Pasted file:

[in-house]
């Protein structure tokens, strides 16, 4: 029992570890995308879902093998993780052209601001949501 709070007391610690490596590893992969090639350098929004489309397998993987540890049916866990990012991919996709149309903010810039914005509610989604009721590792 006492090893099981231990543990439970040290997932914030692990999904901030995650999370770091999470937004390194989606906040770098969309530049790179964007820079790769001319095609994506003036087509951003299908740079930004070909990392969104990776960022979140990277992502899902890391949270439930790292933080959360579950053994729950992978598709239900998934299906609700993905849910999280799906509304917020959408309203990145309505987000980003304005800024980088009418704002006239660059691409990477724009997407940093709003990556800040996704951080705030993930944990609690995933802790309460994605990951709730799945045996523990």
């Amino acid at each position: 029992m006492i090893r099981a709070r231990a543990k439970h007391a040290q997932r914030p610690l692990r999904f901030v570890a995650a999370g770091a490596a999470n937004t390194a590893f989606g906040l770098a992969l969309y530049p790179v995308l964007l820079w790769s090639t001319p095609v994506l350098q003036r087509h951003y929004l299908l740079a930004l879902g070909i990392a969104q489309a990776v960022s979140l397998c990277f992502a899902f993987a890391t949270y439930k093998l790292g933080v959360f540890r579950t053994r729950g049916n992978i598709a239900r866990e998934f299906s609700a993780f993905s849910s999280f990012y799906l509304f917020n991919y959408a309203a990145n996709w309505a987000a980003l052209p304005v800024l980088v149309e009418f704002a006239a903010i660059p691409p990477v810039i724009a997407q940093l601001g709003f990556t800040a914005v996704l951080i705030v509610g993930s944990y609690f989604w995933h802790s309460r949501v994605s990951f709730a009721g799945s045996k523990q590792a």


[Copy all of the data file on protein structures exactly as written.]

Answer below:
[in-house]
């Protein structure tokens, strides 16, 4: 029992570890995308879902093998993780052209601001949501 709070007391610690490596590893992969090639350098929004489309397998993987540890049916866990990012991919996709149309903010810039914005509610989604009721590792 006492090893099981231990543990439970040290997932914030692990999904901030995650999370770091999470937004390194989606906040770098969309530049790179964007820079790769001319095609994506003036087509951003299908740079930004070909990392969104990776960022979140990277992502899902890391949270439930790292933080959360579950053994729950992978598709239900998934299906609700993905849910999280799906509304917020959408309203990145309505987000980003304005800024980088009418704002006239660059691409990477724009997407940093709003990556800040996704951080705030993930944990609690995933802790309460994605990951709730799945045996523990």
């Amino acid at each position: 029992m006492i090893r099981a709070r231990a543990k439970h007391a040290q997932r914030p610690l692990r999904f901030v570890a995650a999370g770091a490596a999470n937004t390194a590893f989606g906040l770098a992969l969309y530049p790179v995308l964007l820079w790769s090639t001319p095609v994506l350098q003036r087509h951003y929004l299908l740079a930004l879902g070909i990392a969104q489309a990776v960022s979140l397998c990277f992502a899902f993987a890391t949270y439930k093998l790292g933080v959360f540890r579950t053994r729950g049916n992978i598709a239900r866990e998934f299906s609700a993780f993905s849910s999280f990012y799906l509304f917020n991919y959408a309203a990145n996709w309505a987000a980003l052209p304005v800024l980088v149309e009418f704002a006239a903010i660059p691409p990477v810039i724009a997407q940093l601001g709003f990556t800040a914005v996704l951080i705030v509610g993930s944990y609690f989604w995933h802790s309460r949501v994605s990951f709730a009721g799945s045996k523990q590792a």